Selective Water Withdrawal facility
The Selective Water Withdrawal facility at the lower end of Lake Billy Chinook became operational in December 2009.


Closeup view of the Selective Water Withdrawal facility
This closeup view of the Selective Water Withdrawal facility shows the fish collection station.

 
Rendering of the Selective Water Withdrawal Tower
Rendering of the Selective
Water Withdrawal Tower
Click to enlarge
 
Rendering 2 of the Selective Water Withdrawal Tower
Rendering of the Selective
Water Withdrawal Tower
Click to enlarge
 
Tower dimensions
Bottom Section   70 ft. tall x 60 ft. wide
1.4 million lbs.
Pipe   40 ft. diameter
135 ft. tall
Top section   60 ft.  tall x 90 ft.  wide x 150 ft.  long
5 million pounds
32 concrete floats - 45,000 lbs. each
Fish Collection Facility   2 V-screens
two 40 ft.  tall x 30 ft. wide openings

 

Underwater Tower

This massive structure is truly unique—its one-of-a-kind design combines fish collection and water flows for power generation. The design that makes Pelton Round Butte an important source of green energy for Oregon. Referred to as a "Selective Water Withdrawal Tower," the structure draws water both from the surface and from the bottom of Lake Billy Chinook. This accomplishes several things:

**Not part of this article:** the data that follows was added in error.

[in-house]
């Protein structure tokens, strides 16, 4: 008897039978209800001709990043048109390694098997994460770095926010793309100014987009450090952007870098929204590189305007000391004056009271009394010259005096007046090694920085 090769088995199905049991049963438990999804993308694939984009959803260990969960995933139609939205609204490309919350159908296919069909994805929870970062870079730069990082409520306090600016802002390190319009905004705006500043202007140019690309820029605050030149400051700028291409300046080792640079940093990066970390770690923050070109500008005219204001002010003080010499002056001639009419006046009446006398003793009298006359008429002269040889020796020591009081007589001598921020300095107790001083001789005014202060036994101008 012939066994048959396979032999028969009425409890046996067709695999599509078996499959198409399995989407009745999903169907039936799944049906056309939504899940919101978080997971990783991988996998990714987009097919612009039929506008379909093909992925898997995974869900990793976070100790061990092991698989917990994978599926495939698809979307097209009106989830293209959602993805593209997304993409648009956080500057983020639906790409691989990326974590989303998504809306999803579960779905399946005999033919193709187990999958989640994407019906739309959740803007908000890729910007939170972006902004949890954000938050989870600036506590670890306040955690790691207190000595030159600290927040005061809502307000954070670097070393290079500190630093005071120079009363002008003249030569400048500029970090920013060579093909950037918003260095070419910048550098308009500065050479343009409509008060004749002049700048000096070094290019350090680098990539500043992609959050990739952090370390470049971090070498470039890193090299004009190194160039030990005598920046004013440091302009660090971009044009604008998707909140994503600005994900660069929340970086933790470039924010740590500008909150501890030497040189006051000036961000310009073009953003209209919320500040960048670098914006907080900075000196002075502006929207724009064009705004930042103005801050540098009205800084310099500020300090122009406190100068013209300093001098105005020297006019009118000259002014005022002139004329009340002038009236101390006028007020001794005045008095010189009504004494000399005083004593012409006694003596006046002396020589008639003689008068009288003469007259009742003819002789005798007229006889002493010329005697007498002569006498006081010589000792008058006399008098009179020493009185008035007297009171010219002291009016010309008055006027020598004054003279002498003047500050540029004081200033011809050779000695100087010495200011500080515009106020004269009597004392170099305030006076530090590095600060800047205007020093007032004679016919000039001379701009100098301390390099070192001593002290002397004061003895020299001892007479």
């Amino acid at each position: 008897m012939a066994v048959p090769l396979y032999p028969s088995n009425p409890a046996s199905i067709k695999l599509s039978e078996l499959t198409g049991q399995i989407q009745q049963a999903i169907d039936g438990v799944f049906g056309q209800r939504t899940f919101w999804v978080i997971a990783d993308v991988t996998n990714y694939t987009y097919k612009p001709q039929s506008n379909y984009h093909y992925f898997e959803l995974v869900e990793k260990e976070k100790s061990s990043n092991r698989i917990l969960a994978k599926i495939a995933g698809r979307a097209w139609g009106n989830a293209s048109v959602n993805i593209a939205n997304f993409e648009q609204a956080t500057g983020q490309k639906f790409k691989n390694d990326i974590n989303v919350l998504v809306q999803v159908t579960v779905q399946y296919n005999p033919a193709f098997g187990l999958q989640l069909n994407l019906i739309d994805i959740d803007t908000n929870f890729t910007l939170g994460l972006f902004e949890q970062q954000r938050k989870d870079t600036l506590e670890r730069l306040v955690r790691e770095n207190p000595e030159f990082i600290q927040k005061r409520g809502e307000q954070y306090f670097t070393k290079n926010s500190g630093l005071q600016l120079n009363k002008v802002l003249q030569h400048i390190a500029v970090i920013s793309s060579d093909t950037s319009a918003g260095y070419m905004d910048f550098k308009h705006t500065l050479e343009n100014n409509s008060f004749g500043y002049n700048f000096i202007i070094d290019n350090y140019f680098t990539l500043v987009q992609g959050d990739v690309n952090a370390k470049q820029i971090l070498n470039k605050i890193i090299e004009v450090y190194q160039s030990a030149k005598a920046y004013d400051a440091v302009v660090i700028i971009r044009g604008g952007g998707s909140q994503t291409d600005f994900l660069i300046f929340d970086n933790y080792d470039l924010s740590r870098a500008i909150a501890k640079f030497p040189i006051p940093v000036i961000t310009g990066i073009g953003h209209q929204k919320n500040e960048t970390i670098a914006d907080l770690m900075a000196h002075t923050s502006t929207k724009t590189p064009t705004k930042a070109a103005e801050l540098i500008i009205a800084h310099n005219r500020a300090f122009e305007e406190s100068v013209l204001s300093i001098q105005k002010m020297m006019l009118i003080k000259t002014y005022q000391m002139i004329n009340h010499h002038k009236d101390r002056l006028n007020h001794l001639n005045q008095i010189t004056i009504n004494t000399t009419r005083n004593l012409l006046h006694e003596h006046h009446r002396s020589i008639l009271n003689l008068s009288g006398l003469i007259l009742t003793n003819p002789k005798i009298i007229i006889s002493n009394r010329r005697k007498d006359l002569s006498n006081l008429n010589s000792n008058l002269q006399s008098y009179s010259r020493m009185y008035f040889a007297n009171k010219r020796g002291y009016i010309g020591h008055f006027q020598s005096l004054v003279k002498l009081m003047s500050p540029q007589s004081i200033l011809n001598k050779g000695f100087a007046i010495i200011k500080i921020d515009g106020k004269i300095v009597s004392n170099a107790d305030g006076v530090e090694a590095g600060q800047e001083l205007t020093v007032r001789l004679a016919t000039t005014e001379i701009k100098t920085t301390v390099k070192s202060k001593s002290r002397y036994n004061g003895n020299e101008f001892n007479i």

• Changes the currents to attract fish into the fish collection facility.
  • Lowers the temperature of Lake Billy Chinook, providing healthier conditions for the fish.
  • Modifies the temperature of the lower Deschutes River to more closely match what it was before the dams were constructed.
  • Improves the water quality both in the reservoirs and in the river.

In addition, 100 percent of all powerhouse flows are screened to protect the fish.

How it works
The tower draws water both from the warmer surface layer and from the colder bottom layer of Lake Billy Chinook. This will be enough to change the currents in the lake to draw fish toward the tower and into the fish collection facility. The fish are collected in the two V-screens and sorted by size. Larger fish (bull trout and kokanee) are returned to the lake. The smaller fish are further sorted and tagged on an adjacent floating Fish Transfer Facility. The juvenile Chinook salmon and steelhead are then trucked and released downstream to continue their migration to the sea.

Why this design
PGE and the Tribes spent many years researching different options for restoring fish passage above Pelton Round Butte. Of all the proposals they reviewed, this was the most effective in attracting fish into the facility and maintaining the current level of power output. It was also the most cost effective design. Other options would have either decreased the power output of the facility, cost more or both.

View rendering of the new structure with major sections labeled